How to compress files in Linux using gzip command

gzip (stands for General file (de)compression) is one of the most popular compression algorithms that allows you to reduce the size of a file and free up some space when the file system is running out of disk space.

It compresses the file with a '.gz' extension and preserves file permissions, ownership patterns (RWX), access and modification timestamps. It compresses regular files and ignores symbolic links.

It is most popular in Linux and Unix operating systems and is still widely used today.

Make a Note: gzip compresses only single files and creates a compressed file for each given file, not for a directory. If you want to compress multiple files or directory into one file, you should use tar archive.

-k –keepKeep (don’t delete) input files during compression or decompression.
-c –stdoutWrite output on standard output and keep original files unchanged.
-l –listTo displays the statistics of the compressed files.
-r –recursiveTravel the directory structure recursively and compress all the files.
-d –decompressTo decompress a file
-1 –fastTo get minimum compression ratio at the fastest speed
-9 –bestTo get maximum compression ratio at the slowest speed

Installing gzip in Linux

By default the gzip package would have already installed. However, if it is not installed, you can install it now using the package manager as shown below

yum install gzip     #RHEL 7
dnf install gzip     #RHEL 8/9, Fedora
apt install gzip     #Debian/Ubuntu
zypper install gzip  #OpenSUSE
pacman -S gzip       #Arch Linux


The general syntax for the gzip command is as follows:

gzip [Option] [File_Name]

Compressing files with gzip

To compress a file, use the filename followed by the ‘gzip’ command.

gzip myfile

In this example, gzip creates the file ‘myfile.gz’ and deletes the original file.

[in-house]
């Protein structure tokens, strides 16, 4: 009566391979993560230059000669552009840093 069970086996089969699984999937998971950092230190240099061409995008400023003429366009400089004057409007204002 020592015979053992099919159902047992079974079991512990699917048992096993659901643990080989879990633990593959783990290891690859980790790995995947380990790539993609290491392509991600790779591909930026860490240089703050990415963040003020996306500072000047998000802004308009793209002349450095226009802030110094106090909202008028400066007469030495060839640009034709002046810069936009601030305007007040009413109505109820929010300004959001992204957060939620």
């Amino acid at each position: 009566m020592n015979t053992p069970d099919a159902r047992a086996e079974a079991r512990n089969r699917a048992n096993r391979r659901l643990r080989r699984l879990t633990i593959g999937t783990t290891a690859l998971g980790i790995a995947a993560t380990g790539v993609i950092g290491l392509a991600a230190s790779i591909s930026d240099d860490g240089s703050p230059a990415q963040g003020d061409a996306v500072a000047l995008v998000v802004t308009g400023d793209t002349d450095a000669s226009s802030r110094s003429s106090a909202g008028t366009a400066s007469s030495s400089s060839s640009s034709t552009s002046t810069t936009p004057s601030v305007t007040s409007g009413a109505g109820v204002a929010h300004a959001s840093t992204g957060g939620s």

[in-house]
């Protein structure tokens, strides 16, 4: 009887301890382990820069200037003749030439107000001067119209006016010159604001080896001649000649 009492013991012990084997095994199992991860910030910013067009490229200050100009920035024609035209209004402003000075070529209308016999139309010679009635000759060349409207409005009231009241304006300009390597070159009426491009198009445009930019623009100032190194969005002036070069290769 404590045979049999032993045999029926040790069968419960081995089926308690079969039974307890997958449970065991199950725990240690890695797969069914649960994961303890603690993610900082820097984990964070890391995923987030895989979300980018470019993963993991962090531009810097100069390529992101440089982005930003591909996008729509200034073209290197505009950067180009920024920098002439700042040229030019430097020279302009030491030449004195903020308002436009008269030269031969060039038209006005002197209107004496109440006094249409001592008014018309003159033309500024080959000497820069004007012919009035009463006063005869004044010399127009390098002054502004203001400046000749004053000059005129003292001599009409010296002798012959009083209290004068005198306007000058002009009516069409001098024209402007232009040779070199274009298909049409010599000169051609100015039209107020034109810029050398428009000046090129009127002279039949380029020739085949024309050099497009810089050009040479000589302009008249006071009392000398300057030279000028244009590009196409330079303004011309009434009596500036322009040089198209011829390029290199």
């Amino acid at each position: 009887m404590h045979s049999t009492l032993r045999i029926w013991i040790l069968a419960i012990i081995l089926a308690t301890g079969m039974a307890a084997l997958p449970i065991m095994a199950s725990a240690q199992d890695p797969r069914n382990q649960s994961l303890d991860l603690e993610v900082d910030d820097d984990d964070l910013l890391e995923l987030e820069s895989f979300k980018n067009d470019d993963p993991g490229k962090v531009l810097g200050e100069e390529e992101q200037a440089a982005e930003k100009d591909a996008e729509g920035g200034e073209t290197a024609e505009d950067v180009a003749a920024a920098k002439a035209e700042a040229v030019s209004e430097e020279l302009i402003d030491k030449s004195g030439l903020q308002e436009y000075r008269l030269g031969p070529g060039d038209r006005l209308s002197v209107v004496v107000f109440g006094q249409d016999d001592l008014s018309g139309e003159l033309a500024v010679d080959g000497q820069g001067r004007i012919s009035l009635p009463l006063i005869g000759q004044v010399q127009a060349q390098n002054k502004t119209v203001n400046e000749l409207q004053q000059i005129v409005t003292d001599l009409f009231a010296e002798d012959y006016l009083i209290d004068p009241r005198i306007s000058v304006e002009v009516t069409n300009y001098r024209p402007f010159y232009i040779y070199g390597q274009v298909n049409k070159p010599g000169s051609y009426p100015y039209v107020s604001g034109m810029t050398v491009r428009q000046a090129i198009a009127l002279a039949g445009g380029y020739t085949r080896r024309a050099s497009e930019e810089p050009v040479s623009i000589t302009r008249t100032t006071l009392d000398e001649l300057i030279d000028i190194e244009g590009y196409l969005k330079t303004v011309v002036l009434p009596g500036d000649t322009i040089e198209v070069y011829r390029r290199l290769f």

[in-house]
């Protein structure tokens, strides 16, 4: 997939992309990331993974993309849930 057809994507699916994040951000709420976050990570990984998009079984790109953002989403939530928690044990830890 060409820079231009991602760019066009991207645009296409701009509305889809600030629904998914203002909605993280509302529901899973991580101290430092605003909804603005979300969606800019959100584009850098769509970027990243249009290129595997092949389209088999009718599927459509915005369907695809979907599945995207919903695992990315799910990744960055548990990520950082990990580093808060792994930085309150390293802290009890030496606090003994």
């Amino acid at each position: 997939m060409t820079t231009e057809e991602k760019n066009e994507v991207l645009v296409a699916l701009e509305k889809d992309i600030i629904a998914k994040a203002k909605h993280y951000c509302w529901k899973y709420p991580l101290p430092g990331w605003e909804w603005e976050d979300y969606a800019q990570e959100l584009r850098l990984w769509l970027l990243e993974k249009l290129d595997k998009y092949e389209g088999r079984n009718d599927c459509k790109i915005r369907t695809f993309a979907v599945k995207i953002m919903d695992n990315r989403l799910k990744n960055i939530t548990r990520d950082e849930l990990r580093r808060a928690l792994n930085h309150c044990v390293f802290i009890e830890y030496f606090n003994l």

Keep the original file with gzip

By default, gzip removes the original file, but if you want to keep it, use the '-k' option:

gzip -k myfile

Also, you can use the '-c' option with gzip to keep the original files unchanged. It writes output on standard output and redirects output to a file.

gzip -c myfile > myfile.gz

To compress multiple files into a single gzip, run:

gzip -c myfile_1.txt myfile_2.txt > myfiles.gz

List the compressed file contents

gzip displays the statistics of the given compressed files with the '-l' option, but not the actual file contents.

gzip -l myfile.gz

         compressed        uncompressed  ratio uncompressed_name
                 41                  13   0.0% myfile

It shows, following details:

  • compressed size: size of the compressed file
  • uncompressed size: size of the uncompressed file
  • ratio: compression ratio (0.0% if unknown)
  • uncompressed_name: name of the uncompressed file

Add the '-v' option to get more information:

gzip -lv myfile.gz

method  crc     date  time           compressed        uncompressed  ratio uncompressed_name
defla 0762e828 Feb 24 00:55                  41                  13   0.0% myfile

Use the ‘zcat’ command to view the actual contents of a gzip compressed file.

zcat myfile.gz

This is a test file for 'gzip' article preparation

Compressing multiple files

You can also compress multiple files at once, but it will create separate compressed files for each given file.

For example: To compress the files named myfile1, myfile2, myfile3, you would run the following command and it will create three compressed files named myfile1.gz, myfile2.gz, myfile3.gz.

gzip myfile1 myfile2 myfile3

Compressing all files in a directory

To compress all files in a given directory, use the '-r' option:

It recursively go across the entire directory structure and compresses all files in the directory and its sub-directories.

gzip -r mydirectory

Understanding compression level

gzip allows to change the compression levels, from 1 to 9. The speed and level of compression vary based on levels. By default, it use compression level '-6'.

  • -1 or --fast indicates the fastest compression method (less compression ratio).
  • -9 or --best indicates the slowest compression method (best compression ratio).

To get maximum compression, run:

gzip -9 myfile

Viewing contents of gzip file

You can use any of the below commands to view the contents of a gzip file.

zcat myfile.gz
zmore myfile.gz
zless myfile.gz
Compress files in Linux using gzip command

Decompressing files with gzip

To decompress a file using the gzip command, use the '-d' option:

gzip -d myfile.gz

Alternatively, you can use the ‘gunzip’ command to decompress a file. This is an alias of ‘gzip -d’.

gunzip myfile.gz

Closing Thoughts

In this tutorial, we’ve shown you how to use gzip command to Compress and Decompress files in Linux.

If you have any questions or feedback, feel free to comment below.

About Magesh Maruthamuthu

Love to play with all Linux distribution

View all posts by Magesh Maruthamuthu

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